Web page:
The newspaper industry continues to be among the hardest hit by the lingering COVID-19 pandemic, with the state of Iowa losing at least three of its 270 local publications over the last several days.
The Pella Chronicle and Knoxville Journal-Express are both set to merge into the Oskaloosa Herald, and the Daily Iowegian is on the verge of merging with Ottumwa Courier after citing a “financial gut punch" directly tied to all the business closures stemming from the crisis, the Des Moines Register reported.
Followers of the industry said the cuts couldn’t come at a worse time as many people seek information about the pandemic and adjust to life in the age of the virus.
“As we are witnessing in this pandemic, information, or lack thereof, is – literally – an issue of life or death,” Julie Gammack recently wrote in a column. “Were it not for local reporters, the number of cases and deaths from COVID-19 might go under-reported.”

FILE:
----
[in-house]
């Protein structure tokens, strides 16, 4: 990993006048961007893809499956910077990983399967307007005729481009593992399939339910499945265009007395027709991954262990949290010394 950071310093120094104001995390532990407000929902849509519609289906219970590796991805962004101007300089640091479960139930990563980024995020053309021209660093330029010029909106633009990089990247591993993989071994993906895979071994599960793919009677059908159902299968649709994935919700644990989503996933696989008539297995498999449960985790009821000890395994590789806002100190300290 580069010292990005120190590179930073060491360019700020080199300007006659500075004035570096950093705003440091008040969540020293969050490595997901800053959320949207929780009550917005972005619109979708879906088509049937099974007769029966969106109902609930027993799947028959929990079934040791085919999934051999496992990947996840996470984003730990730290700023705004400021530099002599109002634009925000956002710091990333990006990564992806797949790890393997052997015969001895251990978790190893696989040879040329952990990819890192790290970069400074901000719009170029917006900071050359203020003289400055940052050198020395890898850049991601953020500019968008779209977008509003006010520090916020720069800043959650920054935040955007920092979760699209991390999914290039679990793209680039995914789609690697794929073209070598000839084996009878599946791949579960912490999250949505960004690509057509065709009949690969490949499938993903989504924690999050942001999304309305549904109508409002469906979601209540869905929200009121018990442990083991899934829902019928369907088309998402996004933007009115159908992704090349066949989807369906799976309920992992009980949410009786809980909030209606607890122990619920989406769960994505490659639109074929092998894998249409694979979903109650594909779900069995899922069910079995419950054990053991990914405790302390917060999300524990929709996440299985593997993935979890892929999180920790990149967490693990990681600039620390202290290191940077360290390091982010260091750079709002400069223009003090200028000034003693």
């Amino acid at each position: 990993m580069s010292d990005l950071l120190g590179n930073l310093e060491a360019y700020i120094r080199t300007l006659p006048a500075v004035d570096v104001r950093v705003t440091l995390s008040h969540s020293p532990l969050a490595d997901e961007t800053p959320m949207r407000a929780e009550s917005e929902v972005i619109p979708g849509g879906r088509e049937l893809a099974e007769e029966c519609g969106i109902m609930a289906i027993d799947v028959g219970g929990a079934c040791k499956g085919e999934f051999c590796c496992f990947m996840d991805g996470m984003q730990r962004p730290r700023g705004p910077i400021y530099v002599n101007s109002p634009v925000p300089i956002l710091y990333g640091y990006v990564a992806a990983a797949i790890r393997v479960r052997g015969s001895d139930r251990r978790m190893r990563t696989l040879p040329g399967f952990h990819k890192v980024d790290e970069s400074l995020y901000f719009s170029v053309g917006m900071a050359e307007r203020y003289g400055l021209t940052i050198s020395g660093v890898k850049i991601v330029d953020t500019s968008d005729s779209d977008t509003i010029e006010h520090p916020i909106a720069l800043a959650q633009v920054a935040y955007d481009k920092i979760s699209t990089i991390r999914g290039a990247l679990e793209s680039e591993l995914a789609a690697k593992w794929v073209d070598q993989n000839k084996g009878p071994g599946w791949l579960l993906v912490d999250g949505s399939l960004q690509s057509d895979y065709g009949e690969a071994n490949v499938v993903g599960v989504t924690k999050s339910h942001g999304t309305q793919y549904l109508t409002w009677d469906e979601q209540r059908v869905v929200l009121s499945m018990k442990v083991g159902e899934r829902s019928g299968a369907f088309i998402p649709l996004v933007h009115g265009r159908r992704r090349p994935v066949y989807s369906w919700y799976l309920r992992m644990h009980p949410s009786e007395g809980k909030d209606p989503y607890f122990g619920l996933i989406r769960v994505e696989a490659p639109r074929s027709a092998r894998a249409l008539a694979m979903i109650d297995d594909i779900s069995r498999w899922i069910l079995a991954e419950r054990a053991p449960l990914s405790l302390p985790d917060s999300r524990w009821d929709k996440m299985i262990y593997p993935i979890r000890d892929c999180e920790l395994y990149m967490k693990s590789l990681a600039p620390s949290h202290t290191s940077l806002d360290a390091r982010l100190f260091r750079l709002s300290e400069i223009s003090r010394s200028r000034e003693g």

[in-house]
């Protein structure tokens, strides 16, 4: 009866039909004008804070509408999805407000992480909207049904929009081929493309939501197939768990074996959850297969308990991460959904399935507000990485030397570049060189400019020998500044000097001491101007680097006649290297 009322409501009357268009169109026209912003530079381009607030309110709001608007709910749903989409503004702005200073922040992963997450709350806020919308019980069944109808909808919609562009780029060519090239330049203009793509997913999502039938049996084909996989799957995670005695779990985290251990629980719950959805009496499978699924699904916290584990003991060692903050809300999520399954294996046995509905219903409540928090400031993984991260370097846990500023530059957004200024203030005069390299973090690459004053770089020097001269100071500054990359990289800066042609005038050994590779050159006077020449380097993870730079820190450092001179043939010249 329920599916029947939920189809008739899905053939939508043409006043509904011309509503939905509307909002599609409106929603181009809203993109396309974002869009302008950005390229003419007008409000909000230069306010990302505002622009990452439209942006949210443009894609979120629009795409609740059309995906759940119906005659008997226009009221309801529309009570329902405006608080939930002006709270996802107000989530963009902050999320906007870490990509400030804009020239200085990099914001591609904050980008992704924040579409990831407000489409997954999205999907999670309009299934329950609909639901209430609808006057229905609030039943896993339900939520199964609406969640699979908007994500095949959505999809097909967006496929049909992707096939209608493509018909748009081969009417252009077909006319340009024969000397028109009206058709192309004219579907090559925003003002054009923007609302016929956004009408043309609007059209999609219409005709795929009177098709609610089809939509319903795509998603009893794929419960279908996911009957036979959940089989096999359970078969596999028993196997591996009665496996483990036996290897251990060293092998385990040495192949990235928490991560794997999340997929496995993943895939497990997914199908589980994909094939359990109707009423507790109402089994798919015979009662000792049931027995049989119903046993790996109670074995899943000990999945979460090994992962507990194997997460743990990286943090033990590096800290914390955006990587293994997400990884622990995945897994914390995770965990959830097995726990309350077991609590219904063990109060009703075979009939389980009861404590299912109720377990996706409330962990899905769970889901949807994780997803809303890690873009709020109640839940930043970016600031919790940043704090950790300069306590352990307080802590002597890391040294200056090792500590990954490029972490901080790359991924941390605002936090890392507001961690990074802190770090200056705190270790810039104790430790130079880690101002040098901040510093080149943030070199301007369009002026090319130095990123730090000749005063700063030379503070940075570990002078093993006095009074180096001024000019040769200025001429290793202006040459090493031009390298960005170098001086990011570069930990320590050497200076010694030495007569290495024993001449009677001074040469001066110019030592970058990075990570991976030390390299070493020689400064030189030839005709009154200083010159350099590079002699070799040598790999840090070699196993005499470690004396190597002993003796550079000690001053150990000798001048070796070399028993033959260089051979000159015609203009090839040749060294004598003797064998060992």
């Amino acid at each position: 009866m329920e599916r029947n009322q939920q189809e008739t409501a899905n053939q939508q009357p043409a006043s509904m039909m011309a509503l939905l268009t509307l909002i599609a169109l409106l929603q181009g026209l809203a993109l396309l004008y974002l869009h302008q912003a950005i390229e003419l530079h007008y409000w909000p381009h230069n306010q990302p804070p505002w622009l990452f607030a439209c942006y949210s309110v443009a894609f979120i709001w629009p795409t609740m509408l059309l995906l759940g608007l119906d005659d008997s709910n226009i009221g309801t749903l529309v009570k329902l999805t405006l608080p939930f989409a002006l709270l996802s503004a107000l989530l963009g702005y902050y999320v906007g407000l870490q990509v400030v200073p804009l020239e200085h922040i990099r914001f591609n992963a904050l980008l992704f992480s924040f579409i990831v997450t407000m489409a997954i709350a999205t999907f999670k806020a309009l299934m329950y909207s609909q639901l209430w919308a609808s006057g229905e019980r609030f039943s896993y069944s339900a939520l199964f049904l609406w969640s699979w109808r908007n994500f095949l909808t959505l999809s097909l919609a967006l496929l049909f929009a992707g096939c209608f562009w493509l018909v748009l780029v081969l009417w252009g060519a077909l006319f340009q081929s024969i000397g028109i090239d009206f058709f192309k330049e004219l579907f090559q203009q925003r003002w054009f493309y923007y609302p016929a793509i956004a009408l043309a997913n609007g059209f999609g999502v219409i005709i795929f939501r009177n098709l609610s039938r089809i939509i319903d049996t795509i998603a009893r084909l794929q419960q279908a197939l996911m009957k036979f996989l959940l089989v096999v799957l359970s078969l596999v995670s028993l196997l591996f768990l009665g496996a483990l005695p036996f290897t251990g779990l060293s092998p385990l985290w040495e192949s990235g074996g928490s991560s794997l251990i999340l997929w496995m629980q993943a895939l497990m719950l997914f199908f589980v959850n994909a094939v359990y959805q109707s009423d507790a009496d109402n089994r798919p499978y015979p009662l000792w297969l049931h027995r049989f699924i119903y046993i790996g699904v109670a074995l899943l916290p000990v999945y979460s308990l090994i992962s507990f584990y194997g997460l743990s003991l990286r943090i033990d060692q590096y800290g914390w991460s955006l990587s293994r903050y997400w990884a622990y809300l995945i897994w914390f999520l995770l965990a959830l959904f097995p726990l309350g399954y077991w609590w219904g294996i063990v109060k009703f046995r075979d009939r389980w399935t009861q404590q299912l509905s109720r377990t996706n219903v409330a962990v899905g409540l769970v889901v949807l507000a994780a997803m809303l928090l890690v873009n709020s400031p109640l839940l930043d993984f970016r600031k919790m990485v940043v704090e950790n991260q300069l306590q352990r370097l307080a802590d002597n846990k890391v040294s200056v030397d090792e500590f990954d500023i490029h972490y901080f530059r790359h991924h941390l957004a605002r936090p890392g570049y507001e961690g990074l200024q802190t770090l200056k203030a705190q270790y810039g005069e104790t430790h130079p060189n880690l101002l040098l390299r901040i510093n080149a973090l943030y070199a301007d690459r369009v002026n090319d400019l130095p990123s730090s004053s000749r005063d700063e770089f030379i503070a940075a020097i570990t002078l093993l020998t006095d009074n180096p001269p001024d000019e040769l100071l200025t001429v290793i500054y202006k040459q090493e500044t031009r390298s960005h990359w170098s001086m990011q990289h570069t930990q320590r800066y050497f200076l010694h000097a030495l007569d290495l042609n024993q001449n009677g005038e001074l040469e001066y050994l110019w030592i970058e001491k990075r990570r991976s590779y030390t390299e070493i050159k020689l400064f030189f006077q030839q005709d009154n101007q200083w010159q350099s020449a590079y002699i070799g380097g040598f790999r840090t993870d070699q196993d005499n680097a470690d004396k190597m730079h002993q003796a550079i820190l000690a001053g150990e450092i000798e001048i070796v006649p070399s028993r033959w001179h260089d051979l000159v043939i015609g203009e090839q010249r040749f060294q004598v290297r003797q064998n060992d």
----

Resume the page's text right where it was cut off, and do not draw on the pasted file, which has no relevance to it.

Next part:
Studies show that people in areas where there is no local newspaper, otherwise known as a “news desert,” pay a heavy price for the dearth of news.
“When no one is holding officials accountable, taxes go up, and inefficiencies abound,” Gammack added. “The cost of municipal bonds goes up.”
Gammack sees social media sites pilfering content from legitimate sources and outlets like Amazon raiding them for advertising dollars as being a big part of the problem.
In the face of such growing obstacles, she urges publishers to be more forthcoming with their readers about what is needed to them providing and producing.
“Tell them what it costs to produce and deliver the newspaper to them and what your current revenues are,” she added. “They might not know their subscription fee for the print edition usually doesn't cover the cost of delivery, for example. Report the business side of your newspaper as a powerful community news story. Next, start an ad campaign promoting your paper by listing information they would not have known had not been reported. Then, raise your subscription cost. And raise it annually at least 3%.”